General Tso’s Chicken
General Tso’s chicken is a sweet deep-fried chicken dish that is served in North American Chinese restaurants (it is also seen with other variants, such as General Tse’s chicken). The dish is named after Zuo Zongtang (also romanized Tso Tsung-t’ang), a Qing dynasty statesman and military leader, although there is no recorded connection to him nor is the dish known in Hunan, Zuo’s home province.
Potato skins are a snack food or appetizer made of unpeeled potato halves, hollowed and dressed with bacon, cheddar cheese and green onions. They are commonly found on the menus of casual dining restaurants such as T.G.I. Friday’s, which is known for serving them. While commonly eaten in restaurants, these snacks are also commonly made at home.
Chicken and Waffles
Chicken and waffles is an American dish combining chicken with waffles. It is part of a variety of culinary traditions, including soul food and Pennsylvania Dutch cuisine, and is served in certain specialty restaurants in the United States.
Pecan pie is a pie of pecan nuts mixed with a filling of eggs, butter, and sugar (typically corn syrup). Variations may include white or brown sugar, sugar syrup, molasses, maple syrup, or honey. It is popularly served at holiday meals in the United States and is considered a specialty of Southern U.S. origin. Most pecan pie recipes include salt and vanilla as flavorings. Chocolate and bourbon whiskey are other popular additions to the recipe. Pecan pie is often served with whipped cream, vanilla ice cream, or hard sauce.
Chocolate Chip Cookies
A chocolate chip cookie is a drop cookie that originated in the United States and features chocolate chips or chocolate morsels as its distinguishing ingredient. Circa 1938, Ruth Graves Wakefield added chopped up bits from a Nestlé semi-sweet chocolate bar into a cookie.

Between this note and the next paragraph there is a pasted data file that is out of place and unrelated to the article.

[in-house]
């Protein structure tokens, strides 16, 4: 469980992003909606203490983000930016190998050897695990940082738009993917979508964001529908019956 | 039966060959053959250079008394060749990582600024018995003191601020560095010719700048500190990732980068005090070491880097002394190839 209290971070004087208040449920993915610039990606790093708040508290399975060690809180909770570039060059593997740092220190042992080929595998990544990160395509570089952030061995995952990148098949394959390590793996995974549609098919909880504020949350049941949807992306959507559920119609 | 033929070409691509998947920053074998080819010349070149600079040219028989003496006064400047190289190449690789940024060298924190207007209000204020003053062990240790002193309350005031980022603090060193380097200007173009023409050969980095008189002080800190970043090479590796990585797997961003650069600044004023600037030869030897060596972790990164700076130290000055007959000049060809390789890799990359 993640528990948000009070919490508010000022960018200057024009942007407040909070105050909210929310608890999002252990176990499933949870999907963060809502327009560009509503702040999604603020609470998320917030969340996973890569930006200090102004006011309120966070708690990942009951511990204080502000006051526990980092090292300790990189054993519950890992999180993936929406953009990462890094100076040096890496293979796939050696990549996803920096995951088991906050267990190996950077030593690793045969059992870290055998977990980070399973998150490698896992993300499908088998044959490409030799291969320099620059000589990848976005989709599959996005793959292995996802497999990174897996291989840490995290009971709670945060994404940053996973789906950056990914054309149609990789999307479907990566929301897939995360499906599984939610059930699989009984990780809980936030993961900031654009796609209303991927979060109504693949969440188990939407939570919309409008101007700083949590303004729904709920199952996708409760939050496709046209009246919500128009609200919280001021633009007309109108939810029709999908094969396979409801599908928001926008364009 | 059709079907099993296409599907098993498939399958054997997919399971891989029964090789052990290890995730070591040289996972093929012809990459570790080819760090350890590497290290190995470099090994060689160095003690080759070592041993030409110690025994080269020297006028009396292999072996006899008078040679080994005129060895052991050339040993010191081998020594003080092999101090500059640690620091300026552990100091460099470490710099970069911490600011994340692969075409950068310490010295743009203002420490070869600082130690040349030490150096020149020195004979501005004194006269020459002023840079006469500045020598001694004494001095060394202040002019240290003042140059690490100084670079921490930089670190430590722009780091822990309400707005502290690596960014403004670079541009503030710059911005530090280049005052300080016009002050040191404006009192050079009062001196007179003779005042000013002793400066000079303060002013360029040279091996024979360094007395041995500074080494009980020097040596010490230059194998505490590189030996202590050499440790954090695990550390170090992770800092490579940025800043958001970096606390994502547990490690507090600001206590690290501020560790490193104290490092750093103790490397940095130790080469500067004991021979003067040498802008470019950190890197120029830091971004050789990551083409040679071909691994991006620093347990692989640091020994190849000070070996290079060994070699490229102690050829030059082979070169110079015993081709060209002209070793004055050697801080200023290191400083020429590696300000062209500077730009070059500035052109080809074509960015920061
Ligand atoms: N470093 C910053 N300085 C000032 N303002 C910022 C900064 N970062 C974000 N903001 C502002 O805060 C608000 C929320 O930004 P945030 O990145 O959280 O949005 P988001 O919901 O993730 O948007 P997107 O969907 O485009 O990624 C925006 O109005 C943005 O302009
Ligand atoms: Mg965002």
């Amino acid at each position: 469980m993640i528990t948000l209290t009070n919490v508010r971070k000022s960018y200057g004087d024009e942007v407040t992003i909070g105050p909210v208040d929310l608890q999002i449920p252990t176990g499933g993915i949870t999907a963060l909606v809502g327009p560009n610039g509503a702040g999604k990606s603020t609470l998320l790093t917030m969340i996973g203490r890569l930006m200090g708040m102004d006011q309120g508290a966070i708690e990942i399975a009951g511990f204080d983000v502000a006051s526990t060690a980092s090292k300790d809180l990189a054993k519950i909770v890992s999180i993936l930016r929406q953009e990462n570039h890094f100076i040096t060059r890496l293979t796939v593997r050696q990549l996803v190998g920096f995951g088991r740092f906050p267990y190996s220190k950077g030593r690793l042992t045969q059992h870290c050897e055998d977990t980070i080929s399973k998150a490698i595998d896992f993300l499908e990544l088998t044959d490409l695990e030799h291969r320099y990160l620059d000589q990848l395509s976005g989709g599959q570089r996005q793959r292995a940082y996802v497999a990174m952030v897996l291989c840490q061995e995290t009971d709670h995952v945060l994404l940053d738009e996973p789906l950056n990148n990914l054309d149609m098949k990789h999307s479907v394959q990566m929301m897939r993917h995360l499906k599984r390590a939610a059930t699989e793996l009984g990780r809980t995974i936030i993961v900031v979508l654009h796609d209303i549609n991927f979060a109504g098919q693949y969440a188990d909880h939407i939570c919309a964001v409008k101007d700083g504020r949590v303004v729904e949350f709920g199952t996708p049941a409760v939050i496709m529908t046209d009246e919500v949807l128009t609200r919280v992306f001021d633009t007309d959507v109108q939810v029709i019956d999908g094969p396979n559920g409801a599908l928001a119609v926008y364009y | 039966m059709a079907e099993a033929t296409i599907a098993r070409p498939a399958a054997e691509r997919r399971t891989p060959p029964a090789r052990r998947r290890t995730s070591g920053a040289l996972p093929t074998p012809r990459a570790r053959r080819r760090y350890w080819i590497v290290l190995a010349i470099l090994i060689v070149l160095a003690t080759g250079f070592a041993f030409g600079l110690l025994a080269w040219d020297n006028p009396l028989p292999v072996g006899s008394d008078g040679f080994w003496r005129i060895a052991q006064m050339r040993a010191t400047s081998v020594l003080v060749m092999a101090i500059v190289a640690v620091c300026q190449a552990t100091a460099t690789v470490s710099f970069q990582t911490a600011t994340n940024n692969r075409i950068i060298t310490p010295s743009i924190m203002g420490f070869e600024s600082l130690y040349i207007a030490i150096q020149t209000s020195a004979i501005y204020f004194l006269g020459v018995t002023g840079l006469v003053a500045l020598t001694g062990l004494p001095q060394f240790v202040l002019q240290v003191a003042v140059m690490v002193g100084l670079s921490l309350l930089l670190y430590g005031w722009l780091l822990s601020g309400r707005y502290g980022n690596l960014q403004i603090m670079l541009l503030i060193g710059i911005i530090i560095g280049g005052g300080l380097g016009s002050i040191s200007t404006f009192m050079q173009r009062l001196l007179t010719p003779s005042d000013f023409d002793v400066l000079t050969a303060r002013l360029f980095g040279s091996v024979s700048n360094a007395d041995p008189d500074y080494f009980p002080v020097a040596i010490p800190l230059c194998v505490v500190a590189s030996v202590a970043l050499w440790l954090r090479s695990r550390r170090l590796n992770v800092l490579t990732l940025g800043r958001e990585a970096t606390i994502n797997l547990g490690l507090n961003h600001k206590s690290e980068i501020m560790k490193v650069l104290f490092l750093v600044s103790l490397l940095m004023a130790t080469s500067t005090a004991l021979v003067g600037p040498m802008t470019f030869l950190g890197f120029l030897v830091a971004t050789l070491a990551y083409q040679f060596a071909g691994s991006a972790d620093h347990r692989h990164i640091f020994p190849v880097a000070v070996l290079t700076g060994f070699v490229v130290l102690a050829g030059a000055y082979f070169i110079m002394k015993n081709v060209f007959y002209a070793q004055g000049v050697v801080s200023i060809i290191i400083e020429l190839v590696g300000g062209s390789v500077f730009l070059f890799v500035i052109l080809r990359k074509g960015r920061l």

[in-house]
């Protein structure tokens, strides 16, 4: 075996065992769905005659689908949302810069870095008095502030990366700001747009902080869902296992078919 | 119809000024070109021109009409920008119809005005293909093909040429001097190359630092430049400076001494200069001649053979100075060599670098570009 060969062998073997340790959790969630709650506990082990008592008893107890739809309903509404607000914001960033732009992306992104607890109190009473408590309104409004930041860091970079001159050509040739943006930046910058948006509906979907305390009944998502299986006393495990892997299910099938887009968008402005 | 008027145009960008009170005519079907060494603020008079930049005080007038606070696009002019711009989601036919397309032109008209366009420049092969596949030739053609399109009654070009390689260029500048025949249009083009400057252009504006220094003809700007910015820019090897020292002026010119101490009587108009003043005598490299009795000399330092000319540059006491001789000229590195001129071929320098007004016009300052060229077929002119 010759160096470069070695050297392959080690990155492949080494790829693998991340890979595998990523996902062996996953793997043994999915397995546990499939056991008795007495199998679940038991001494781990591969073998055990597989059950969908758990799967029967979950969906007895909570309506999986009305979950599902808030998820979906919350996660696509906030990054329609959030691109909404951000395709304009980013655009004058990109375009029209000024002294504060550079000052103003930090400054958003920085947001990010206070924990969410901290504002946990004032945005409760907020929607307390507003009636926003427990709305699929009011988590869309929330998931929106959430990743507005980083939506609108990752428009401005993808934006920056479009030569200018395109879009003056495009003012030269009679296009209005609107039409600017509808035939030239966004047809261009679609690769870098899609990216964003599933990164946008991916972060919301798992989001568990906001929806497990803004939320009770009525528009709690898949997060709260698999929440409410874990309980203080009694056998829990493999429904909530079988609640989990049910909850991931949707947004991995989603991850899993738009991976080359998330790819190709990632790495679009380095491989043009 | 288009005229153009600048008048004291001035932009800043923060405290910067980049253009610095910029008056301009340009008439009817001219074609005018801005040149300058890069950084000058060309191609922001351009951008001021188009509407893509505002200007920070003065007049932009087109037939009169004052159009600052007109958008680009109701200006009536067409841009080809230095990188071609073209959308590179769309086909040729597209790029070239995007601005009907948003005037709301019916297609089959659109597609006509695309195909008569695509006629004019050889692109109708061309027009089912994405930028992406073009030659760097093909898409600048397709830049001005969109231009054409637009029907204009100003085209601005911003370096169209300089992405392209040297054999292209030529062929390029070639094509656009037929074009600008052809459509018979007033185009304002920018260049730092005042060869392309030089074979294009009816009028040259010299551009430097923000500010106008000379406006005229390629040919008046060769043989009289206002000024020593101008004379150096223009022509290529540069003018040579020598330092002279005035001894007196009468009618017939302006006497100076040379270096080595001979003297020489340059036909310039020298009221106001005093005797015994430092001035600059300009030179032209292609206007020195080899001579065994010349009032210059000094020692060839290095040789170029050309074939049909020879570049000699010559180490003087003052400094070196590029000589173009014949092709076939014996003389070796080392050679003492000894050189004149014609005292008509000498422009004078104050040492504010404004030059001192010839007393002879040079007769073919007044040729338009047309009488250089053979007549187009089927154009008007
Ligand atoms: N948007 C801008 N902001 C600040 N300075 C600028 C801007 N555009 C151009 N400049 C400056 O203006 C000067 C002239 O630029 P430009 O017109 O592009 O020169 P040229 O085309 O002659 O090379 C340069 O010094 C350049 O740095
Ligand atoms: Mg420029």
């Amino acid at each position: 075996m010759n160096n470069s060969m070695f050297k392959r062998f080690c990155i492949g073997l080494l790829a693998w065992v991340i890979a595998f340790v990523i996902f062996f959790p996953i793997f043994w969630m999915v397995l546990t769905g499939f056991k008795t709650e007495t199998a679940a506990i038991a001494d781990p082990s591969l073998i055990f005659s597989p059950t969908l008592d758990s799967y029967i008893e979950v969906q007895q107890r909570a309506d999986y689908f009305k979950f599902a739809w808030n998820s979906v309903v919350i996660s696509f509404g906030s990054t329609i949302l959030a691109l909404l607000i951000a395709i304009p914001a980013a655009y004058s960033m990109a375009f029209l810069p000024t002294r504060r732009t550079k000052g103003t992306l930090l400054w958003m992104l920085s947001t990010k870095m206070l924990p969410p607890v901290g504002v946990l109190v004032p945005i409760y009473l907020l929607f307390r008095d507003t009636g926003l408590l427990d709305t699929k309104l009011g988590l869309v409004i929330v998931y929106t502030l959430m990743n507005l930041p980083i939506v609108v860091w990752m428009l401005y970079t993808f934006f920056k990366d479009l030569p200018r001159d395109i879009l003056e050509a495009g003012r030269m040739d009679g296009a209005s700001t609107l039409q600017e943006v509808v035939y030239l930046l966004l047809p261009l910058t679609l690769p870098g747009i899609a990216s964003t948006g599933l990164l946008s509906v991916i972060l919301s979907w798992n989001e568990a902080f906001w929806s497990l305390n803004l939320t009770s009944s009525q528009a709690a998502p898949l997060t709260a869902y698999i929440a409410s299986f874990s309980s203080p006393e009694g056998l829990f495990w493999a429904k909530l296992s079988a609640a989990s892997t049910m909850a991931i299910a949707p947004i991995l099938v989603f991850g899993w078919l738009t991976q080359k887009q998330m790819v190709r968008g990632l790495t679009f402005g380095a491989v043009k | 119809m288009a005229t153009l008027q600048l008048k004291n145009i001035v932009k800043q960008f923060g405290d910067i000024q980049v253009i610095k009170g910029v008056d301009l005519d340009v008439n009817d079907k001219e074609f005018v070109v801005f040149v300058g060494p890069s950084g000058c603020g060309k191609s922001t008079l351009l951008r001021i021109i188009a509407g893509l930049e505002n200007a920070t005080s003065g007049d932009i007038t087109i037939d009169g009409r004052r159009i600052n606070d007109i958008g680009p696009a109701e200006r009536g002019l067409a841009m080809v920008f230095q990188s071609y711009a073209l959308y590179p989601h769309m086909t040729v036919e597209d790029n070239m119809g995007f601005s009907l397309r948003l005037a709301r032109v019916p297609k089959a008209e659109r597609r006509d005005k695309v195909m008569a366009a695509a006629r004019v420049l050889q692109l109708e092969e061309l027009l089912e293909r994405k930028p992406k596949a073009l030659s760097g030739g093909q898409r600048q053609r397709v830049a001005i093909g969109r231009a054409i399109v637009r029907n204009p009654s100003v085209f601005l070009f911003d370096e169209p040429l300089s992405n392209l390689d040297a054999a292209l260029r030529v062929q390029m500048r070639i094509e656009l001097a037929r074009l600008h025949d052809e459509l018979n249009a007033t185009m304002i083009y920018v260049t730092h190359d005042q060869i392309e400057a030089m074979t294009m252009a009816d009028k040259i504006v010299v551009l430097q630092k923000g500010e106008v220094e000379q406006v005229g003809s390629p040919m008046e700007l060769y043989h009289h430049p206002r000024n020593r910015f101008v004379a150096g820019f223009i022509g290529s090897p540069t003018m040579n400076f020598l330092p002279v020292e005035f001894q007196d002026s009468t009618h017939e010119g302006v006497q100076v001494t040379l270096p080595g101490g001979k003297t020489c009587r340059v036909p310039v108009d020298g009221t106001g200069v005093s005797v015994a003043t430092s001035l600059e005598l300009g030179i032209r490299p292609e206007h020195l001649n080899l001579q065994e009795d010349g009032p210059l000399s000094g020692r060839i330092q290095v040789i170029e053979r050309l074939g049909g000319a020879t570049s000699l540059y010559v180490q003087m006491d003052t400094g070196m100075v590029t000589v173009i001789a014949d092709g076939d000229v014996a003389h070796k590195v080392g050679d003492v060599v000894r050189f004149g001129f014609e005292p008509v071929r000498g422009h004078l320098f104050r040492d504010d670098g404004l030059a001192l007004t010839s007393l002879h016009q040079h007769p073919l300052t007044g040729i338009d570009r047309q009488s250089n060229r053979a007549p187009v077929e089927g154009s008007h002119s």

The traditional recipe starts with a dough composed of butter and both brown and white sugar, semi-sweet chocolate chips and vanilla. Variations on the recipe may add other types of chocolate, as well as additional ingredients such as nuts or oatmeal. There are also vegan versions with the necessary ingredient substitutions, such as vegan chocolate chips, vegan margarine, egg substitute, and so forth. A chocolate chocolate chip cookie uses a dough flavored with chocolate or cocoa powder, before chocolate chips are mixed in. These variations of the recipe are often referred to as ‘double’ or ‘triple’ chocolate chip cookies, depending on the combination of dough and chocolate types. Is there a more American dish on here of this list of foods that built America than the Chocolate Chip cookie?
The Food That Built America: S’mores
A s’more is a campfire treat popular in the United States and Canada, consisting of a marshmallow and a layer of chocolate placed between two pieces of graham cracker or cookie. The favorite among children in our list of foods that build America.
A lobster roll is a sandwich native to New England and the Canadian Maritimes. It is made of lobster meat served on a grilled hot dog-style bun with the opening on the top rather than the side. The filling may also contain butter, lemon juice, salt and black pepper, with variants made in some parts of New England replacing the butter with mayonnaise. Other versions may contain diced celery or scallion. Potato chips or french fries are the typical sides.
A chocolate brownie (commonly referred to as simply brownie) is a square, baked, chocolate dessert. Brownies come in a variety of forms and may be either fudgy or cakey, depending on their density. They may include nuts, frosting, cream cheese, chocolate chips, or other ingredients. A variation made with vanilla rather than chocolate in the batter is called a blonde brownie or blondie. The brownie was developed in the United States at the end of the 19th century and popularized in the U.S. and Canada during the first half of the 20th century. Perhaps the yummiest of the food that built America.